measurement. A first class player could knock the knur about 300
yards. Interest in the game dwindled as wages rose and the ordinary
man could afford a round of golf. However, it is still played in
parts of Yorkshire.
such match was played at Heyhead in May 1890 between John Whittaker
of Hanging Ditch and Paul Greenwood of Castle Street. The stake
was £5 a side, a fair amount for the time. John Whittaker
was the victor, but maybe the Shepherd's Rest was the real winner
in the end, if he spent his winnings over the bar.
Uttley, a landlord of the Rose and Crown at Castle Street, was an
expert maker of spells, also known as batsticks.
Halstead, shown in the photo, was the local champion about
1920 when the photo was taken. He was one of the most famous
players in the North of England, winning 29 out of 39 of
his big matches. His best performance was in a Handicap
at Walsden, in which he made two hits of 248 yards.
by kind permission of Roger Birch
Greenwood and his family left their home at Heyhead in 1859 and
went to Accrington, taking the collection of curios with them. The
new life of the cottage was about to begin. William
Butterworth, who had come from Rough Bank, near Ogden, Newhey, bought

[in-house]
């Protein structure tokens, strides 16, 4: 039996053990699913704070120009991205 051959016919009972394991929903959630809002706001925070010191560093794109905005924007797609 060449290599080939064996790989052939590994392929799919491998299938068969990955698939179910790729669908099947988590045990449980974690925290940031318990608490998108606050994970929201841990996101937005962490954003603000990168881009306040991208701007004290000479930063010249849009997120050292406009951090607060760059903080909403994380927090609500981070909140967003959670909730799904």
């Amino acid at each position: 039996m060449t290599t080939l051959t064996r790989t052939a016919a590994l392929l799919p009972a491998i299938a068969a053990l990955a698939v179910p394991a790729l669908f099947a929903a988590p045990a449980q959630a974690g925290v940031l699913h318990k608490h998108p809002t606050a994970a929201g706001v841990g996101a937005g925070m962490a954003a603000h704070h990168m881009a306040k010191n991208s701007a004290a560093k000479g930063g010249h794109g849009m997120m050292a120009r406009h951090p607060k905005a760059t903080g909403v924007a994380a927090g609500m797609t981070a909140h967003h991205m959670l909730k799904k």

the premises and applied for a beer licence, which was granted,
so he went ahead and opened the new beer house which he named The
married a lass from Langfield called Betty, but they did not have
much time together at the new pub as William died in March 1860
just a few months after becoming the proud new landlord. He
is buried in the graveyard at Lumbutts Chapel.
Butterworth, who was a few years older than William, was left in
charge and she managed to compliment her income from the beer house
by taking in lodgers for a while. Betty's sister Maria lived nearby
at Croft Carr with her husband Abraham Crabtree and two children,
Betsy and James. Abraham died in 1856 and Maria and her son James
went to live at Heyhead.
frightening occurrence happened to Betty in October of 1863 and
was reported in the Halifax Guardian:
breaking - On Thursday at the Magistrates Court, Thomas Astin,
Thomas Nixon, and Thomas Leek, all lads from Knowlwood, were charged
with having broken into the beerhouse of Mrs Butterworth at Heyhead
in Langfield. At half-past eleven on Sunday morning the house
was entered and the drawers ransacked. The prisoners were identified,
but were remanded for a week, until James Leek and William Whitehead,
who had been of the party, but had absconded, were apprehended.
These lads were taken at Bradford the same day.
week later on 31st Oct. 1863 the following article appeared in the
breaking case - On Thursday at the petty sessions the lads James
Leek and William Whitehead charged with breaking into widow Crabtree's
house, at Heyhead were committed for trial. They pleaded guilty.
view of the pub and a glimpse of the beautiful countryside
Crabtree and her son James eventually joined forces with "Owd"
Betty Butterworth, as she was known, and in 1871, with Betty
aged 59 and her sister Maria 57, the pub continued to offer
refreshment and drink to both workers and weekend trippers.
Maria's son James Crabtree, a mechanic by trade, helped the
widowed sisters with the heavier work.
a separate household at Heyhead at that time was Thomas Fielden,